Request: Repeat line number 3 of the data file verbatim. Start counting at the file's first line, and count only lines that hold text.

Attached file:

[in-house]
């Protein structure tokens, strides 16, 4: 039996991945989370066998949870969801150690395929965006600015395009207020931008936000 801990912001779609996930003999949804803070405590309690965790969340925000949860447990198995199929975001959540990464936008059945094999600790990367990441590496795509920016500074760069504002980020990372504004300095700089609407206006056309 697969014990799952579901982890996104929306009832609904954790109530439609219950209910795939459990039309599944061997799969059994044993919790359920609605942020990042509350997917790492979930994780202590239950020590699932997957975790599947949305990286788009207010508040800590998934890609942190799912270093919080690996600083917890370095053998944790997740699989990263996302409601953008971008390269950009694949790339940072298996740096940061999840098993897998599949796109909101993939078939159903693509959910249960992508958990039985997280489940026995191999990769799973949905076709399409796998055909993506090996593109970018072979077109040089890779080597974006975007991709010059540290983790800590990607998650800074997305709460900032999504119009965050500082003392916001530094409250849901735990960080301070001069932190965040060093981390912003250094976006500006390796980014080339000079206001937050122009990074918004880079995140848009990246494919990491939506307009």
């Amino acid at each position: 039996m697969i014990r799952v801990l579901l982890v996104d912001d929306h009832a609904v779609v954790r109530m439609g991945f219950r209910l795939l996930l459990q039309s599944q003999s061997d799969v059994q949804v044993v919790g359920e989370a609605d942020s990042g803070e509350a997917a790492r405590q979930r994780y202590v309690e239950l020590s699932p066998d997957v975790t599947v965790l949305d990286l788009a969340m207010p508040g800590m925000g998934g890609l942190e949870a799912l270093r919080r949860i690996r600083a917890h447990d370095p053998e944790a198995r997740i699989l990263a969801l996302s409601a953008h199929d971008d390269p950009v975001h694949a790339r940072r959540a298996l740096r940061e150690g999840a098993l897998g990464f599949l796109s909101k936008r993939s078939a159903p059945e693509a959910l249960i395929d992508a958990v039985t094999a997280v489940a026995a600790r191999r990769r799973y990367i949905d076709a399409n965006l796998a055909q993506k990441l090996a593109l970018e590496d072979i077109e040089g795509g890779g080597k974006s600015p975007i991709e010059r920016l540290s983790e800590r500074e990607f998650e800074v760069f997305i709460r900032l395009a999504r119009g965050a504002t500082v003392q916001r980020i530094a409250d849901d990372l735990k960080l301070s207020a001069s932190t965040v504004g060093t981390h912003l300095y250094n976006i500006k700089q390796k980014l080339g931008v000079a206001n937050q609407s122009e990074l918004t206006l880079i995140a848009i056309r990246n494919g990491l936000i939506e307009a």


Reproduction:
């Amino acid at each position: 039996m697969i014990r799952v801990l579901l982890v996104d912001d929306h009832a609904v779609v954790r109530m439609g991945f219950r209910l795939l996930l459990q039309s599944q003999s061997d799969v059994q949804v044993v919790g359920e989370a609605d942020s990042g803070e509350a997917a790492r405590q979930r994780y202590v309690e239950l020590s699932p066998d997957v975790t599947v965790l949305d990286l788009a969340m207010p508040g800590m925000g998934g890609l942190e949870a799912l270093r919080r949860i690996r600083a917890h447990d370095p053998e944790a198995r997740i699989l990263a969801l996302s409601a953008h199929d971008d390269p950009v975001h694949a790339r940072r959540a298996l740096r940061e150690g999840a098993l897998g990464f599949l796109s909101k936008r993939s078939a159903p059945e693509a959910l249960i395929d992508a958990v039985t094999a997280v489940a026995a600790r191999r990769r799973y990367i949905d076709a399409n965006l796998a055909q993506k990441l090996a593109l970018e590496d072979i077109e040089g795509g890779g080597k974006s600015p975007i991709e010059r920016l540290s983790e800590r500074e990607f998650e800074v760069f997305i709460r900032l395009a999504r119009g965050a504002t500082v003392q916001r980020i530094a409250d849901d990372l735990k960080l301070s207020a001069s932190t965040v504004g060093t981390h912003l300095y250094n976006i500006k700089q390796k980014l080339g931008v000079a206001n937050q609407s122009e990074l918004t206006l880079i995140a848009i056309r990246n494919g990491l936000i939506e307009a």